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A Compendium of Official Documents Relative to Native Affairs in the South Island. Volume Two.

Tuesday, December 28

Tuesday, December 28.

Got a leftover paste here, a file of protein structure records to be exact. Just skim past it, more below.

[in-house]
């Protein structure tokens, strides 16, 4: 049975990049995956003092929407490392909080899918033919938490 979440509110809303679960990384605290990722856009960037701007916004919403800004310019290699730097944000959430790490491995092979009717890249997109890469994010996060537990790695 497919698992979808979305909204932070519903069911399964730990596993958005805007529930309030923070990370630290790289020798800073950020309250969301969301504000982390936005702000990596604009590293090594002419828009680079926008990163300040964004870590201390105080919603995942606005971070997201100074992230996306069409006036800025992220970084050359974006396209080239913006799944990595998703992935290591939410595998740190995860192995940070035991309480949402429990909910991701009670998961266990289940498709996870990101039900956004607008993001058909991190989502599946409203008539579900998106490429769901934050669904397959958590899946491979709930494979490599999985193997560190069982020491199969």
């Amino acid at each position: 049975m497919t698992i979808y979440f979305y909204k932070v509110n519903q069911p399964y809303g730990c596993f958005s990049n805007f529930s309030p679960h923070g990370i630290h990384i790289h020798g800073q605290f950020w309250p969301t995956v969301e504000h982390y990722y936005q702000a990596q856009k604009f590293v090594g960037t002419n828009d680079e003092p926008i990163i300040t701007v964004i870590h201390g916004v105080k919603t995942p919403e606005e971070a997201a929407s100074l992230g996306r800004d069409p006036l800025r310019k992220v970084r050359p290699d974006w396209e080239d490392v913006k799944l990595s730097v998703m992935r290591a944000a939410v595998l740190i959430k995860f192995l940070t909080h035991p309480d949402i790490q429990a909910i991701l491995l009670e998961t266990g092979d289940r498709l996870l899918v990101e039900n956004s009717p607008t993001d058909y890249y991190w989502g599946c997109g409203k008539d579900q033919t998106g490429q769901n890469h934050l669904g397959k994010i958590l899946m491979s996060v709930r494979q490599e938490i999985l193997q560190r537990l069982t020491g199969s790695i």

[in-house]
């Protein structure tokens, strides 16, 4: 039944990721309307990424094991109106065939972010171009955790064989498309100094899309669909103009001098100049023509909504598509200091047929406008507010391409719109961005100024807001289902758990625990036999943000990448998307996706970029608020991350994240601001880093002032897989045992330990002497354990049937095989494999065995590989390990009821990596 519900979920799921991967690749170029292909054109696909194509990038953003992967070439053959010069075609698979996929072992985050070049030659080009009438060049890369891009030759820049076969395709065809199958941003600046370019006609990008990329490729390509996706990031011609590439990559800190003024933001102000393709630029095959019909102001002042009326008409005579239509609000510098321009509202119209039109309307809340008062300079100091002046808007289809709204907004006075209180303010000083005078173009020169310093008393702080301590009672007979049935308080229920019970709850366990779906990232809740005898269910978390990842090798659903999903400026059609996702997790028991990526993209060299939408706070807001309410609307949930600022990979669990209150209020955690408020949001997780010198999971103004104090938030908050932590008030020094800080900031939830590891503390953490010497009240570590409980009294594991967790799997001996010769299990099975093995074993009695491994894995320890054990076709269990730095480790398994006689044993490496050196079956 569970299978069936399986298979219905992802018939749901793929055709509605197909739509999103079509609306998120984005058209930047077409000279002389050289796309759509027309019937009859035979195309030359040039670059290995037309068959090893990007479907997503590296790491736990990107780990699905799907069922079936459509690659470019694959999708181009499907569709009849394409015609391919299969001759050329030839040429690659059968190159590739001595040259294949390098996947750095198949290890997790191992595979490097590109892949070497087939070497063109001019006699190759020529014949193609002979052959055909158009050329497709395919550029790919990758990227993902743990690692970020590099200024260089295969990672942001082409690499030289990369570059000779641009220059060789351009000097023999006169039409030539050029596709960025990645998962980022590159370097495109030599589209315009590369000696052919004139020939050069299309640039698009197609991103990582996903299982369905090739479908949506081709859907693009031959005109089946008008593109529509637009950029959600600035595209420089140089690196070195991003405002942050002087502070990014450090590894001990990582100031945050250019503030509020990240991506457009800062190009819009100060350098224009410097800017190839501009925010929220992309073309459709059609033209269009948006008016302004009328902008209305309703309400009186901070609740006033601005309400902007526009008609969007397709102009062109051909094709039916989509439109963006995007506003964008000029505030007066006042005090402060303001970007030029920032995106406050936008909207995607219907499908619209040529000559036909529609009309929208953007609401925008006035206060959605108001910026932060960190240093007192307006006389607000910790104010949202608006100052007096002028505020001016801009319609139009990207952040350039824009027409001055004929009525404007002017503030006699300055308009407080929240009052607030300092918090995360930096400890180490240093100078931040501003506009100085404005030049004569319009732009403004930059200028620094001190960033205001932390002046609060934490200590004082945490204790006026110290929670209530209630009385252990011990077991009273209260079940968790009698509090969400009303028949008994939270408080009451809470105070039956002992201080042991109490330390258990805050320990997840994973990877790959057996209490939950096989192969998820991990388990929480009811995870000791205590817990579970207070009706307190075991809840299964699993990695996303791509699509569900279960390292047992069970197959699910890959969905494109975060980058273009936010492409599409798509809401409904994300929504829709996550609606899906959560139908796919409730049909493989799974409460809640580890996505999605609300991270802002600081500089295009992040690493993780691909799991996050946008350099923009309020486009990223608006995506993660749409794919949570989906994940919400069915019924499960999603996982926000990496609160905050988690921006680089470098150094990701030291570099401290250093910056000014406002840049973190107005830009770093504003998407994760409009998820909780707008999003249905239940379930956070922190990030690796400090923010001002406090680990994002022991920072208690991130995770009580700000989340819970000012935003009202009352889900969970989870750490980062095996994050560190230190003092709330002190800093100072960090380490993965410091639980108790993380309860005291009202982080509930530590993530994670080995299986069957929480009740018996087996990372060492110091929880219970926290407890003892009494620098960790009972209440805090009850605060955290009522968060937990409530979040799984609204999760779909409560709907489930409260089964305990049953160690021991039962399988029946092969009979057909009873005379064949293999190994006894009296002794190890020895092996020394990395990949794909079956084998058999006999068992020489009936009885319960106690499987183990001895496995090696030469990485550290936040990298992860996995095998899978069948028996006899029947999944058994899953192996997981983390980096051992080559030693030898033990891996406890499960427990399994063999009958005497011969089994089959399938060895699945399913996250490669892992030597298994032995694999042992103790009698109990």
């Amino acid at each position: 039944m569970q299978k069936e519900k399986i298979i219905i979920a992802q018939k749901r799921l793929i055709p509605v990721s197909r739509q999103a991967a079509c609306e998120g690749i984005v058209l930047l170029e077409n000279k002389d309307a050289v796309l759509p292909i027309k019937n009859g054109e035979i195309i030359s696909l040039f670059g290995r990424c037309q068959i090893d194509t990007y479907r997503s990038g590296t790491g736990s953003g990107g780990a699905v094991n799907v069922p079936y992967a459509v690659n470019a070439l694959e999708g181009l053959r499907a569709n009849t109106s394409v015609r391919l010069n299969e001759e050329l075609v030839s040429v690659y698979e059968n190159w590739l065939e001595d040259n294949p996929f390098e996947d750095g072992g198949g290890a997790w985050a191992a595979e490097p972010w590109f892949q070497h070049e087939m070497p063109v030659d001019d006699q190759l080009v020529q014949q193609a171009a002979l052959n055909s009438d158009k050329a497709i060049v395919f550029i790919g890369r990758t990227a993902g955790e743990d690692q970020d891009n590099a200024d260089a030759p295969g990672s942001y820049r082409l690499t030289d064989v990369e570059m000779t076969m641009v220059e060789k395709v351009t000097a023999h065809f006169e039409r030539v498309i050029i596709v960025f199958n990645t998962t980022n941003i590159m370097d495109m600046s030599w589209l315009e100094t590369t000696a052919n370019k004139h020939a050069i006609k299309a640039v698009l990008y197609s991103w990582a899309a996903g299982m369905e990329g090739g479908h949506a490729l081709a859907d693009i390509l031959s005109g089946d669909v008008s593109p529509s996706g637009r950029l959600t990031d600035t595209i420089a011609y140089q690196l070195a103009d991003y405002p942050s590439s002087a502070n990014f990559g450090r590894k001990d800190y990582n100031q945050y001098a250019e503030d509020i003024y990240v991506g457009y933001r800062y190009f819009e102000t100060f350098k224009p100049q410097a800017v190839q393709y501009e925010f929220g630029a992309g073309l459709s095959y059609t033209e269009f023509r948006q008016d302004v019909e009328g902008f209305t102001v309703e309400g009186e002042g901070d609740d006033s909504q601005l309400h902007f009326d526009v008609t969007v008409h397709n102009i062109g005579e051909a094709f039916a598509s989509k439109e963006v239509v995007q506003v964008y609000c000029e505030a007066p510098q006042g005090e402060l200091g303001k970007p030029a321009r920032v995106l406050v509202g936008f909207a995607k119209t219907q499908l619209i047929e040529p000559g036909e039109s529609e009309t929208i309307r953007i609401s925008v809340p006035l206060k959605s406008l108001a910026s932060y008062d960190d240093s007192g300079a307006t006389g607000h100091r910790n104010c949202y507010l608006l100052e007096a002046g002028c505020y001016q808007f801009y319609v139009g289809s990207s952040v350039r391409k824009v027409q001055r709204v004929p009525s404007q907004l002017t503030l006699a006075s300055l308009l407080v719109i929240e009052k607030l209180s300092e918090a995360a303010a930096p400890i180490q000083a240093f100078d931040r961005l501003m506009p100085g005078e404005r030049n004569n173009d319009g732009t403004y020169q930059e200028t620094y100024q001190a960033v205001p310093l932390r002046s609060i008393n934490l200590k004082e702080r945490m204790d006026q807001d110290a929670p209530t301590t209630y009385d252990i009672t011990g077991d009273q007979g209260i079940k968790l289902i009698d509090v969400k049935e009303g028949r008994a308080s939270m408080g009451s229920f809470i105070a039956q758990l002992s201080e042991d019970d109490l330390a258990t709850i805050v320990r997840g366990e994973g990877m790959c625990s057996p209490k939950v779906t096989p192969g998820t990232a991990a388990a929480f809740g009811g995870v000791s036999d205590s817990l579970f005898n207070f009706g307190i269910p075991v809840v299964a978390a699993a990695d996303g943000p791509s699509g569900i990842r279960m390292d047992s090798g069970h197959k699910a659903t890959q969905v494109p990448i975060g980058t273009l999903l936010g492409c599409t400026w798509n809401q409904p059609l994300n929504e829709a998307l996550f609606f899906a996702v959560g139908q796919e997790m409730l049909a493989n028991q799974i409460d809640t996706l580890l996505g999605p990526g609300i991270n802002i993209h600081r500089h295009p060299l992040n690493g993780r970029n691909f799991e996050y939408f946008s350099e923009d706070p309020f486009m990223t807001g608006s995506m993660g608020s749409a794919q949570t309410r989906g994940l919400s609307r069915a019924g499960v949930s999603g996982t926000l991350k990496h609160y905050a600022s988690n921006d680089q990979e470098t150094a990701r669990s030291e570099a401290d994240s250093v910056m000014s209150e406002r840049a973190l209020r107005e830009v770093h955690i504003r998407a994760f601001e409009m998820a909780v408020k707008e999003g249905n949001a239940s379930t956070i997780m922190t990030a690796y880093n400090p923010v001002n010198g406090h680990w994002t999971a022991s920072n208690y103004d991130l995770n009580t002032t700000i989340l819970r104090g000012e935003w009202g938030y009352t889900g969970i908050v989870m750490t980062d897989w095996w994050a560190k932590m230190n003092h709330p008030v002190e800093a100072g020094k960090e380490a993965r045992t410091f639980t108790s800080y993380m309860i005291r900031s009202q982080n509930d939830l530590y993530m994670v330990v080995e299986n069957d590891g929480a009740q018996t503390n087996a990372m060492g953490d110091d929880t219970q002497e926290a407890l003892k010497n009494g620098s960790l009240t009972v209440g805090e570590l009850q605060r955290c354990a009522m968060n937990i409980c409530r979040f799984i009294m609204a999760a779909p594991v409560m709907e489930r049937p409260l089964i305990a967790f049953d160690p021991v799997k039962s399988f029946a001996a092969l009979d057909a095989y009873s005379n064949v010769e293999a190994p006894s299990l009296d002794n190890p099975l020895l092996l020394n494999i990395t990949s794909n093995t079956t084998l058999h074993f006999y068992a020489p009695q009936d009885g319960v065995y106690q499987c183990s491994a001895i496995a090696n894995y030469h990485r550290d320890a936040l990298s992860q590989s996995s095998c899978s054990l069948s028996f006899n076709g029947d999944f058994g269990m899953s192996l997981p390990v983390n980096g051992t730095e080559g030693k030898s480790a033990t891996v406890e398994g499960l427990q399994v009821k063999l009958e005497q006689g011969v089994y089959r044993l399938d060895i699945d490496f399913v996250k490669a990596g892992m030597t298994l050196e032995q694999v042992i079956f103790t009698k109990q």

The Rev. William Ronaldson, being duly sworn, states: My name is William Ronaldson. I am master of the Wakarewa school. I was appointed to the school at the end of April or beginning of May, 1868, by the present Bishop of Nelson. I have been engaged amongst the Natives for 25 years, with the exception of an interval from 1850 to 1855, during which I was residing in England for ordination. I was master of a Native school at Wanganui, and afterwards at Papawai, in the Wairarapa. There was no school carried on when I came—the house was empty. Mr. John Greenwood had been living there, but I do not know exactly how he was occupied. I believe he was acting as bailiff. I began to keep school from May, 1868—in the morning, from 9 to 12 o'clock, at the Native chapel, at what is called the pah; and in the evening, from 6 to 8 o'clock, at the Motueka village, in the Church sunday-school. I will send you a written account of attendance from the roll I keep regularly. There is no boarding-school at all. The funds won't admit of it, and of course there is no industrial training. The Natives do not like it. They believe that is the grand stumbling-block in the way of the success of the school. They do not like to be obliged to work. They say the Europeans do not do it at their own schools. This caused the destruction of the school at Papawai. They say there, and at Wanganui, that it is "Mahi Paroa," (Pharoah's work, or compulsory labour, the Bishop standing in the place of Pharoah). I believe, however, the conditions of the grant require industrial training. Sir George Grey's idea of industrial training included agricultural work and trades, such as carpenters, blacksmiths, and shoemaker's work, which they would take to readily and like very much indeed. The funds have never permitted any attempt to entice Europeans into the Maori school. They would have to be carried on in separate rooms, and therefore require two schoolmasters. One difficulty in the way of this school succeeding is, that the portion of the tribe to which Wakarewa belonged, declare they were never paid for the land. They have frequently written and talked about this, and gave as a reason for not sending their children for education, that if they got any benefit in this way from the land, it would be a kind of acknowledgement that they had sold it, which they deny. My stipend is £300 a year, of which the sum of £235 10s. 7d. was paid for 1868-9 (30th June), the balance being made up of contributions from the European settlers at Takaka, for whom I render English services three times on one Sunday in each quarter. I also give one English service in each quarter at Wakapuaka. The settlers there contribute nothing for this, as they have a clergyman of their own. I attend to the Natives there, and give them two services on the Sunday I visit the District. I devote the Saturday to the Natives there also. I am away a week on each journey to Takaka, including the time of going and returning. Some of the Native children who come to the school live as much as three miles away. They complain of it, however, and they have ceased to come, saying it is too far. I am going to open a school for them in part of Mr. Staples' former brewery. I think the children must be got altogether in a boarding-school before any good can be done. I believe in what Mr. Borlase once said in the Wellington Provincial Council, that it would be best if possible, to take them altogether away from their homes. The portion of the building erected (only a very small portion of the original plan) was never finished; the weatherboards on the north side are not completely nailed on. There is an old man named Hakopa, who is really anxious the school should go on. He insists on his children attending the school. The roof of the building is in a very bad state. The gutter or parapet in front prevents the escape of the water. It was built from a design of a Mr. Clarke, of Marlborough. The room formerly used as a school-room is a mere lean-to, without lining, though with a fireplace. The upper rooms, are plastered, but let in water through the roof, the upright gutter in front stopping it.